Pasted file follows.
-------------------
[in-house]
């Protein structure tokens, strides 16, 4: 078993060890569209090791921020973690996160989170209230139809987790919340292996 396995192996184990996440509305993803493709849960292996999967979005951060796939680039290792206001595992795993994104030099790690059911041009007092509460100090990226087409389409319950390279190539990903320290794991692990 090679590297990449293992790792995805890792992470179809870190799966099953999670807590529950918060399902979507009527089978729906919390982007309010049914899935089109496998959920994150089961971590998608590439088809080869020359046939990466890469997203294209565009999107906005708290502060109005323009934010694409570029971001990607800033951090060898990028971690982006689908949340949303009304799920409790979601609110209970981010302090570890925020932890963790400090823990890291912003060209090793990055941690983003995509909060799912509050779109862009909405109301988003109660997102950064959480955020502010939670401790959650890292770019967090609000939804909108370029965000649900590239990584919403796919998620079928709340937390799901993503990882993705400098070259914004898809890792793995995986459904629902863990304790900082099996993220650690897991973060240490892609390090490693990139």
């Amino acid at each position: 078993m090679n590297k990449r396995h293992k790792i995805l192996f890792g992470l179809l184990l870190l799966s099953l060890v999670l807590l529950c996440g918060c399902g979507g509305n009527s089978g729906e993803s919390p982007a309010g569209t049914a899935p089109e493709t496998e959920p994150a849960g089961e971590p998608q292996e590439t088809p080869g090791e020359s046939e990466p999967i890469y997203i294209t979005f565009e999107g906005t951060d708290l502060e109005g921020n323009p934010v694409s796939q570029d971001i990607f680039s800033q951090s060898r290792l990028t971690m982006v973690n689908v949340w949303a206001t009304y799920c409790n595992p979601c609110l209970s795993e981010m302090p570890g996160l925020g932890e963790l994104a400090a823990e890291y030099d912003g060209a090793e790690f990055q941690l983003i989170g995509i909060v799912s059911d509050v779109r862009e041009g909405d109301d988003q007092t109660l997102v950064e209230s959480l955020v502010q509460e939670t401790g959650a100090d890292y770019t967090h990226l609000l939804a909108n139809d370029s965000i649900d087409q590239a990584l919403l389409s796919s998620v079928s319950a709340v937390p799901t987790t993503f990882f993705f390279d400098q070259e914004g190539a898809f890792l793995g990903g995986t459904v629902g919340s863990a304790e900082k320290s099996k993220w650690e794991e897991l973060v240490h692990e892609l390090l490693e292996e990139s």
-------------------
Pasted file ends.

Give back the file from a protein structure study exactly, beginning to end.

[in-house]
């Protein structure tokens, strides 16, 4: 078993060890569209090791921020973690996160989170209230139809987790919340292996 396995192996184990996440509305993803493709849960292996999967979005951060796939680039290792206001595992795993994104030099790690059911041009007092509460100090990226087409389409319950390279190539990903320290794991692990 090679590297990449293992790792995805890792992470179809870190799966099953999670807590529950918060399902979507009527089978729906919390982007309010049914899935089109496998959920994150089961971590998608590439088809080869020359046939990466890469997203294209565009999107906005708290502060109005323009934010694409570029971001990607800033951090060898990028971690982006689908949340949303009304799920409790979601609110209970981010302090570890925020932890963790400090823990890291912003060209090793990055941690983003995509909060799912509050779109862009909405109301988003109660997102950064959480955020502010939670401790959650890292770019967090609000939804909108370029965000649900590239990584919403796919998620079928709340937390799901993503990882993705400098070259914004898809890792793995995986459904629902863990304790900082099996993220650690897991973060240490892609390090490693990139």
């Amino acid at each position: 078993m090679n590297k990449r396995h293992k790792i995805l192996f890792g992470l179809l184990l870190l799966s099953l060890v999670l807590l529950c996440g918060c399902g979507g509305n009527s089978g729906e993803s919390p982007a309010g569209t049914a899935p089109e493709t496998e959920p994150a849960g089961e971590p998608q292996e590439t088809p080869g090791e020359s046939e990466p999967i890469y997203i294209t979005f565009e999107g906005t951060d708290l502060e109005g921020n323009p934010v694409s796939q570029d971001i990607f680039s800033q951090s060898r290792l990028t971690m982006v973690n689908v949340w949303a206001t009304y799920c409790n595992p979601c609110l209970s795993e981010m302090p570890g996160l925020g932890e963790l994104a400090a823990e890291y030099d912003g060209a090793e790690f990055q941690l983003i989170g995509i909060v799912s059911d509050v779109r862009e041009g909405d109301d988003q007092t109660l997102v950064e209230s959480l955020v502010q509460e939670t401790g959650a100090d890292y770019t967090h990226l609000l939804a909108n139809d370029s965000i649900d087409q590239a990584l919403l389409s796919s998620v079928s319950a709340v937390p799901t987790t993503f990882f993705f390279d400098q070259e914004g190539a898809f890792l793995g990903g995986t459904v629902g919340s863990a304790e900082k320290s099996k993220w650690e794991e897991l973060v240490h692990e892609l390090l490693e292996e990139s």